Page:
Knowledge Management ('KM') comprises a range of practices used by organisations to identify, create, represent, and distribute knowledge . It has been an established discipline since 1995  with a body of university courses and both professional and academic journals dedicated to it. Most large companies have resources dedicated to Knowledge Management, often as a part of 'Information Technology' or ' Human Resource Management' departments, and sometimes reporting directly to the head of the organisation. As effectively managing information is a must in any business,and knowledge and information are intertwined, Knowledge Management is a multi-billion dollar world wide market.
Knowledge Management programs are typically tied to organisational objectives and are intended to achieve specific outcomes, these can include, improved performance, competitive advantage innovation, lessons learnt transfer (for example between projects) and the general development of collaborative practices.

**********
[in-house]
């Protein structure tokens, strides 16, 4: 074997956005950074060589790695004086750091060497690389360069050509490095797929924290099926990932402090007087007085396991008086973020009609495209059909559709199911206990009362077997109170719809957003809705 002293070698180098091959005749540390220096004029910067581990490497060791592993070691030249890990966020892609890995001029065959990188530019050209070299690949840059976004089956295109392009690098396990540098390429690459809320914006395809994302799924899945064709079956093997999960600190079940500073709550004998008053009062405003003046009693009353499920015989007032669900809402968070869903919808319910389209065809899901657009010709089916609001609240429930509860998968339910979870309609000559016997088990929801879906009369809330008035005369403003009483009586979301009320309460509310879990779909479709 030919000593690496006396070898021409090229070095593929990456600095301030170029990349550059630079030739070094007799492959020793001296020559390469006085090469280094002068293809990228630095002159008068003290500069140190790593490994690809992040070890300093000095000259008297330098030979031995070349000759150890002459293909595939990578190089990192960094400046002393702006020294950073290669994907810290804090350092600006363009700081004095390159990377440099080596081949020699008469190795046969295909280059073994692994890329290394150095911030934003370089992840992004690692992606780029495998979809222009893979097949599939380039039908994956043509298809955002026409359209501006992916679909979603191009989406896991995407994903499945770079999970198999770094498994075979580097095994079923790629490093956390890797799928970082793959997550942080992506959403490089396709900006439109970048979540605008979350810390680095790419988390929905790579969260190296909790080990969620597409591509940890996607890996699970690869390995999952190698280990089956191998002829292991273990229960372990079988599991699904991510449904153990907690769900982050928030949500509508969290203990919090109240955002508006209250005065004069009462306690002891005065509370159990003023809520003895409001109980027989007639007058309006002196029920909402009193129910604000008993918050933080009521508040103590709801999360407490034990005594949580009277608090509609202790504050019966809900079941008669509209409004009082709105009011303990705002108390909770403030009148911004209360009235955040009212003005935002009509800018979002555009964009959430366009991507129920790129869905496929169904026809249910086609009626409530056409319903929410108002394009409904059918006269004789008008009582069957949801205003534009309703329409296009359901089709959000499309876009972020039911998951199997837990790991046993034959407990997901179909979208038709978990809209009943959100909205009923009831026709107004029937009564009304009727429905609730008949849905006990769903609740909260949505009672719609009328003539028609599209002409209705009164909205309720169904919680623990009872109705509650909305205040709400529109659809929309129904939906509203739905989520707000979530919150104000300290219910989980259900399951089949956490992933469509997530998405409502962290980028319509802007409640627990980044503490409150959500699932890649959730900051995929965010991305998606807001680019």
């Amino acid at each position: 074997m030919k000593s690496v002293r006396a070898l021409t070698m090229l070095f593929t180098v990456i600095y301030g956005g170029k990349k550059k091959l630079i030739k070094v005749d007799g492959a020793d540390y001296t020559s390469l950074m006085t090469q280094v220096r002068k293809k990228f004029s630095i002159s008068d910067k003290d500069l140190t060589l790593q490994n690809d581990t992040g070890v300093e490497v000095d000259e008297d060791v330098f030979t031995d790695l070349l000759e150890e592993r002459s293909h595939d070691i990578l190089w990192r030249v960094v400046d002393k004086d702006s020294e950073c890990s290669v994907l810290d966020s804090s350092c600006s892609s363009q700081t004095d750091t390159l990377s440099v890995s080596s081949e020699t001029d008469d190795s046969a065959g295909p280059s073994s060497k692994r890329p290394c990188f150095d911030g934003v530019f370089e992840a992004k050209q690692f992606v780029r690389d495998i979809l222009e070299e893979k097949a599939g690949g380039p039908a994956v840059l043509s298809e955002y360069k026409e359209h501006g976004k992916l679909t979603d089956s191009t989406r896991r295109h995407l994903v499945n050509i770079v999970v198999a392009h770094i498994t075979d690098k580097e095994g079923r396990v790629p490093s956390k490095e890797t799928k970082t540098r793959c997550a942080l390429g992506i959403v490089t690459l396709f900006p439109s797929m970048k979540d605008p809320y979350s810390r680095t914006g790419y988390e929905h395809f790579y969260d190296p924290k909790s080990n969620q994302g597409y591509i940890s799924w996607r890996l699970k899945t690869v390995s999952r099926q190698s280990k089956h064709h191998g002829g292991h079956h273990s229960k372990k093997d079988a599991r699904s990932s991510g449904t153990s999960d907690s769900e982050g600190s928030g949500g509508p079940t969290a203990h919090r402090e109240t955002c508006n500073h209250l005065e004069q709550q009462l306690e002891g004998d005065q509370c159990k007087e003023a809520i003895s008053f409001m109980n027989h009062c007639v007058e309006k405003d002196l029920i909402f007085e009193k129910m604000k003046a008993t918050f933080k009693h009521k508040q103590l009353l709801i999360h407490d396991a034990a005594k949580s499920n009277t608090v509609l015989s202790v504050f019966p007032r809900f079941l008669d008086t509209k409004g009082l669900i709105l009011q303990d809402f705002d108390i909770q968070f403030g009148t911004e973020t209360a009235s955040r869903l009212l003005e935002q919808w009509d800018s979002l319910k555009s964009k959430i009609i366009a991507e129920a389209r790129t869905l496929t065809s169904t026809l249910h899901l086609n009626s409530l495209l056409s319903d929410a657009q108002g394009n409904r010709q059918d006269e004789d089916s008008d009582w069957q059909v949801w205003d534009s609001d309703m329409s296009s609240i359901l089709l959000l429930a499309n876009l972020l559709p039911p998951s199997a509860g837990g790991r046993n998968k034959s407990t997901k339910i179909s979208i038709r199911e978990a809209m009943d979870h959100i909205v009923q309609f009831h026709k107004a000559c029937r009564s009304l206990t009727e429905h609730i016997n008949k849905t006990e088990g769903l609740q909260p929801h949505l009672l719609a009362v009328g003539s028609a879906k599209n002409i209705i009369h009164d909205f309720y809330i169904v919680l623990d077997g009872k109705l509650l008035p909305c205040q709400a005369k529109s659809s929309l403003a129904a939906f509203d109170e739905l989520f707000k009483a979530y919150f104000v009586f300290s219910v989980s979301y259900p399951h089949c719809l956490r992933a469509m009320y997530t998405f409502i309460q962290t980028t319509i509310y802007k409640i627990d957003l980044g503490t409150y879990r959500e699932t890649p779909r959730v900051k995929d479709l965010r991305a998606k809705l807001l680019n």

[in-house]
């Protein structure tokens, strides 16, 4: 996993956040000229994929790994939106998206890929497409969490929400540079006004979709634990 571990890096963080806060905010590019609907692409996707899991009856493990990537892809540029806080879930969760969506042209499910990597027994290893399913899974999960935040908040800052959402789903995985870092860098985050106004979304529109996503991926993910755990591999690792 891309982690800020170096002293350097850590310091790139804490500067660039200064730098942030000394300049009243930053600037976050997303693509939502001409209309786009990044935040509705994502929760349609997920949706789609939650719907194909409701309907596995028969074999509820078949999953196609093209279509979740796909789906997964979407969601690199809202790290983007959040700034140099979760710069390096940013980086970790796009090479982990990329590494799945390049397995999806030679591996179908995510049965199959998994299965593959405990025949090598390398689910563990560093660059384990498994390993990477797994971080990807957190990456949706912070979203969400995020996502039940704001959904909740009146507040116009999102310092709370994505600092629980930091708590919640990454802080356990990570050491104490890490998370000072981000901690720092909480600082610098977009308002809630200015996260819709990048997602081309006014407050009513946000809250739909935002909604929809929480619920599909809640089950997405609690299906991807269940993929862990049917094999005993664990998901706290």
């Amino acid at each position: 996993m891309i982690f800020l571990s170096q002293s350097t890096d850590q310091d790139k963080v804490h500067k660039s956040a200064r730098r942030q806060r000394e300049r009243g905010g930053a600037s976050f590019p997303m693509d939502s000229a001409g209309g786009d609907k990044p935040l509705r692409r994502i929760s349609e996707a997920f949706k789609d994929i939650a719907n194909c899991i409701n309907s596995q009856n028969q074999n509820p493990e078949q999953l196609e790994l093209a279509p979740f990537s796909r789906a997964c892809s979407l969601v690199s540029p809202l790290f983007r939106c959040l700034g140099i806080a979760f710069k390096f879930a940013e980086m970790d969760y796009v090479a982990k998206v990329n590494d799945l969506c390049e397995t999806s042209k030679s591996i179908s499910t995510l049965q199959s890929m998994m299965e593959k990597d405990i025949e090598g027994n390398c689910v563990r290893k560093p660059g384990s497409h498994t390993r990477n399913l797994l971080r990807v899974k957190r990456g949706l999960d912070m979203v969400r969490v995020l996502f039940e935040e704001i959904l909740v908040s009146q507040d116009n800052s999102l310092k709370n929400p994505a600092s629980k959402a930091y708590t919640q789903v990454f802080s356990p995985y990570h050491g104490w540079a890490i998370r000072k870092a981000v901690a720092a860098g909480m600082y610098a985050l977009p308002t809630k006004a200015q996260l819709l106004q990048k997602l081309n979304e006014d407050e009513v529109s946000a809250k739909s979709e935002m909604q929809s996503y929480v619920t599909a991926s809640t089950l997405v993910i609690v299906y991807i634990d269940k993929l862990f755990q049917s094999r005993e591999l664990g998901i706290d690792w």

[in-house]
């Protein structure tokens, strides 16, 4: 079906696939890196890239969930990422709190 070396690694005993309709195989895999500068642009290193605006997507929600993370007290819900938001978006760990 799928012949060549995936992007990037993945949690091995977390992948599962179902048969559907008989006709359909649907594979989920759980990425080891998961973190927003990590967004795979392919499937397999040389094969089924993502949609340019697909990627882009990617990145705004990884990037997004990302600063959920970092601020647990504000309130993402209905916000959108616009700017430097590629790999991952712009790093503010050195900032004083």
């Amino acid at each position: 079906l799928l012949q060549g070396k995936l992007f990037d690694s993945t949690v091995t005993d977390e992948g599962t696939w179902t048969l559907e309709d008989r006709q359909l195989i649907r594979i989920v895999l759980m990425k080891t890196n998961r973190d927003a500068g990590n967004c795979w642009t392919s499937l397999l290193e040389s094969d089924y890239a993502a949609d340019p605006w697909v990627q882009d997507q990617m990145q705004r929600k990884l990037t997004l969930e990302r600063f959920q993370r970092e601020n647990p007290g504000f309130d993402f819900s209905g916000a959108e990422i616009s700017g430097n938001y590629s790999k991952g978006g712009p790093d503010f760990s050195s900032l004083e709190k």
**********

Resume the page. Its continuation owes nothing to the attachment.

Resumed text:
One aspect of Knowledge Management, knowledge transfer, has always existed in one form or another. Examples include on-the-job peer discussions, formal apprenticeship, discussion forums, corporate libraries, professional training and mentoring programs. However, with computers becoming more widespread in the second half of the 20th century, specific adaptations of technology such as knowledge bases, expert systems, and knowledge repositories have been introduced to further simplify the process.
Knowledge Management programs attempt to manage the process of creation (or identification), accumulation and application of knowledge across an organisation. As such Knowledge Management is frequently linked to the idea of the learning organisation although neither practice encompasses the other. Knowledge Management may be distinguished from Organisational Learning by a greater focus on specific knowledge assets and the development and cultivation of the channels through which knowledge flows
Frequent Knowledge Management practices include:
- enabling organisational practices, such as Communities of Practice and corporate Yellow Page directories for accessing key personnel and expertise
- enabling technologies such as knowledge bases and expert systems, help desks, corporate intranets and extranets, Content Management, wikis and Document Management